IRS Circular 230 contains the ethical rules that govern practice before the IRS. Over the past decade, these rules have been revised a number of times. The purpose behind most of these revisions has been to encourage practitioners to engage in quality and appropriate tax practice.

One of the most talked about changes to Circular 230 was the creation of the Covered Opinion Rules. These rules contained very burdensome requirements for written tax advice. Since they first went into effect in 2005, practitioners have chafed under their requirements. Often tax practitioners would attempt to "opt out" of the Covered Opinion Rules by placing a legend or disclaimer at the bottom of most emails or other written tax advice.

On June 9, 2014 the IRS issued final regulations that make significant changes to Circular 230. The regulations had been greatly anticipated since being issued in proposed form on September 17, 2012.

The final regulations recognize that the Covered Opinion Rules are no longer necessary, and in many cases do more harm than good. The Covered Opinion Rules have been replaced with new standards for issuing written tax advice; the result is a very welcome change for practitioners. For example, it will no longer be necessary to have a Circular 230 legend at the bottom of virtually every email sent by an accountant or lawyer. However, as discussed below, issuing a tax opinion may become more complex in the future.

Requirements for Written Tax Advice—Revised Section 10.37

Even though the Covered Opinion Rules will no longer apply to written tax advice, a practitioner's advice still cannot be based upon unreasonable assumptions about the facts or the law, or unreasonably rely on representations, statements, findings or agreements. A practitioner must make reasonable efforts to ascertain and consider all relevant facts. The practitioner, when evaluating a tax matter, may not take into account the likelihood of an audit or settlement. The practitioner must consider all relevant legal authorities and relate the law to the facts. When the IRS evaluates a practitioner's advice, the IRS will apply a "reasonableness" standard.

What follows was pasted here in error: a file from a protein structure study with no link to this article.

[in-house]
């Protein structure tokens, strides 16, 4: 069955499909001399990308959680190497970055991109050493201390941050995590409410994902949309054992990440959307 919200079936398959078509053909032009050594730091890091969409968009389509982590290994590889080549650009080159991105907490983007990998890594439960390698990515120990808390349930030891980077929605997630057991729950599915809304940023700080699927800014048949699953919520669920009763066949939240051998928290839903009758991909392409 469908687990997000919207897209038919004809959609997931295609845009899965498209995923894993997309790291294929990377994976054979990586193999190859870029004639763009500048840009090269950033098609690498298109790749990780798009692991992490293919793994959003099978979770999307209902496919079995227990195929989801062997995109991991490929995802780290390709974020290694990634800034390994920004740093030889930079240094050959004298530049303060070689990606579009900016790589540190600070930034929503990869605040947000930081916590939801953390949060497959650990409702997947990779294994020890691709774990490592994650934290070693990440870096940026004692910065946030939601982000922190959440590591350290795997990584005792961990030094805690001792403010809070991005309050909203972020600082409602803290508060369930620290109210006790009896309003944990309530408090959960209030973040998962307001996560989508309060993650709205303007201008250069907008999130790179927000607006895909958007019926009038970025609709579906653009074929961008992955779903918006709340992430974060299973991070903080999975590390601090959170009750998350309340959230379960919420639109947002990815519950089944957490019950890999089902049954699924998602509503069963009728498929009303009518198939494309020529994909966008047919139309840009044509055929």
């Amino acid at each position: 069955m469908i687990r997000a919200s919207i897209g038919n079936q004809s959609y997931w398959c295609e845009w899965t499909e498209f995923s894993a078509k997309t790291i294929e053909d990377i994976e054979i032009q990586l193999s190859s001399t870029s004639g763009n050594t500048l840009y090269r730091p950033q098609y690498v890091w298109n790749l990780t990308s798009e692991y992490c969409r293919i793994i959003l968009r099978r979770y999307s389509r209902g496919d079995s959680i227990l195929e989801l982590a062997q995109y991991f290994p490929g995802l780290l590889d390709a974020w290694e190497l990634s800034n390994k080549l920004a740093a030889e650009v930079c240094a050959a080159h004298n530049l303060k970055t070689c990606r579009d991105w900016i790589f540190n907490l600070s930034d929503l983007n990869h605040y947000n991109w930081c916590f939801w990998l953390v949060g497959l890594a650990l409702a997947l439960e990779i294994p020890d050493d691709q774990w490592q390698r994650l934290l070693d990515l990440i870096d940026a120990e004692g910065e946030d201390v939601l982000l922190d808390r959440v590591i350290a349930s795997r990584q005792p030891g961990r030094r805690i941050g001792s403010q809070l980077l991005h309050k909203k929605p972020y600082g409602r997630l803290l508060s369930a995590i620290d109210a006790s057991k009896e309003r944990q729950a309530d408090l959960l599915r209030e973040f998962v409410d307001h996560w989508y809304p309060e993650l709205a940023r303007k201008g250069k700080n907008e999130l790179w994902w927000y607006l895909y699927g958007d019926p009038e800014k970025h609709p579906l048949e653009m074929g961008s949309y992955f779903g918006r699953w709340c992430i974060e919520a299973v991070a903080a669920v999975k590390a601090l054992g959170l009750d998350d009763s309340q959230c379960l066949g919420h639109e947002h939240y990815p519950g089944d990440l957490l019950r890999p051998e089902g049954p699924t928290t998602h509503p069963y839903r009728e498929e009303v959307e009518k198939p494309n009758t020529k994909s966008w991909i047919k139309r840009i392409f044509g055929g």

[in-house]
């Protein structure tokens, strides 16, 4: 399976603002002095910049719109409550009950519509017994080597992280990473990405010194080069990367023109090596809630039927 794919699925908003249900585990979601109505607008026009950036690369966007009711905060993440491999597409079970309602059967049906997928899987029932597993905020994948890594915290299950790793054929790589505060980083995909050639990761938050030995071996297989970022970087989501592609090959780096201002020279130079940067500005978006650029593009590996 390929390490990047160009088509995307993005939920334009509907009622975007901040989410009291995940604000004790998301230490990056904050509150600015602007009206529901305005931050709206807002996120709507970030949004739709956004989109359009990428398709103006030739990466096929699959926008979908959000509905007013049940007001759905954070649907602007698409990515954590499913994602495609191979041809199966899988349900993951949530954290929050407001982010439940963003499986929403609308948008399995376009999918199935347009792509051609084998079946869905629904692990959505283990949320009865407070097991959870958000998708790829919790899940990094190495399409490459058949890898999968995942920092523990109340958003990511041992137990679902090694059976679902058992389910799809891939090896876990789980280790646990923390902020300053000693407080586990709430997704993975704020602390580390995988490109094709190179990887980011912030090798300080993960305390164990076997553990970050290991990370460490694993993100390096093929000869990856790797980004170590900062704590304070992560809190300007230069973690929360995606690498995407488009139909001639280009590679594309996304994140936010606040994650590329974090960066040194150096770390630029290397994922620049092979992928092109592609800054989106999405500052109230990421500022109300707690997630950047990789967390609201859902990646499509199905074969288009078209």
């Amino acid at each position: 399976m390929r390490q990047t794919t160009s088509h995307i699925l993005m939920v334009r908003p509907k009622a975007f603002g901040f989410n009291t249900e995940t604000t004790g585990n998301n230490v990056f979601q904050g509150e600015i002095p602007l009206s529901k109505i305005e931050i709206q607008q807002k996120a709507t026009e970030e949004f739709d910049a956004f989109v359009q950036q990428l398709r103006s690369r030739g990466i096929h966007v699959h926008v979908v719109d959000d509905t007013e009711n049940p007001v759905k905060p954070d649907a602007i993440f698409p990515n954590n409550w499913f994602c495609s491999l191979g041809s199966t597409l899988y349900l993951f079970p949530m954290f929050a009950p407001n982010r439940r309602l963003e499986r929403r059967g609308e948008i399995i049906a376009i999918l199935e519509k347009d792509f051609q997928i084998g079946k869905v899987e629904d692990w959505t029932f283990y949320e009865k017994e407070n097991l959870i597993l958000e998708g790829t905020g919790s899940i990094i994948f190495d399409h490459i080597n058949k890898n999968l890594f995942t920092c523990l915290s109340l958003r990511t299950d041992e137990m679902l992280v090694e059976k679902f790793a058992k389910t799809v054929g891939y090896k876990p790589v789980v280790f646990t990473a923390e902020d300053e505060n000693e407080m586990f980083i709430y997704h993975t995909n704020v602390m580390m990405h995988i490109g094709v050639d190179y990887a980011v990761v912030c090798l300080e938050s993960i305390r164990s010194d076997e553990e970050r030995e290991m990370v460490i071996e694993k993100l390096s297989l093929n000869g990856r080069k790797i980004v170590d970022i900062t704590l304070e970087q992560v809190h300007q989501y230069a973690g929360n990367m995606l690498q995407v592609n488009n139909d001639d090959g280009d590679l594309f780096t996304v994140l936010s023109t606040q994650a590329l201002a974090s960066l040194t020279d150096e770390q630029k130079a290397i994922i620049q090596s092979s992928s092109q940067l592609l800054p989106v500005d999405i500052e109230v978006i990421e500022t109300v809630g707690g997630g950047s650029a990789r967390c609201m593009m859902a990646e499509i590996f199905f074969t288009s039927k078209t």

Further, there is a heightened standard of care when the practitioner knows or should know that the written advice will be used to promote, market or recommend a course of action that has a significant purpose of avoiding or evading tax. Specifically, when evaluating a practitioner's advice, the IRS will apply a reasonableness standard which considers all facts and circumstances and places an emphasis on the additional risk associated with a practitioner's lack of knowledge of a taxpayer's particular circumstances.

Finally, a practitioner may rely on the advice of another person if, in light of the facts and circumstances, such reliance is reasonable and made in good faith. Reliance is specifically not reasonable when the practitioner knows or reasonably should know that (1) the opinion of the other person should not be relied upon; (2) the other person is not competent or lacks the necessary qualifications to provide the advice; or (3) the other person has a conflict of interest in violation of Circular 230 (e.g., a conflict that has not been appropriately waived). Thus, while the Covered Opinion Rules created a very objective standard (i.e., follow a rigorous format and address certain well-defined matters and the advice will be deemed adequate), the new regulations replace this standard with a more subjective standard (i.e., written tax advice must be "reasonable"). Certainly, relief from the burdensome Covered Opinion Rules is a welcome change; however, the subjective question of "what is reasonable tax advice" may be a disputed issue in the future.

Competence—Revised Section 10.35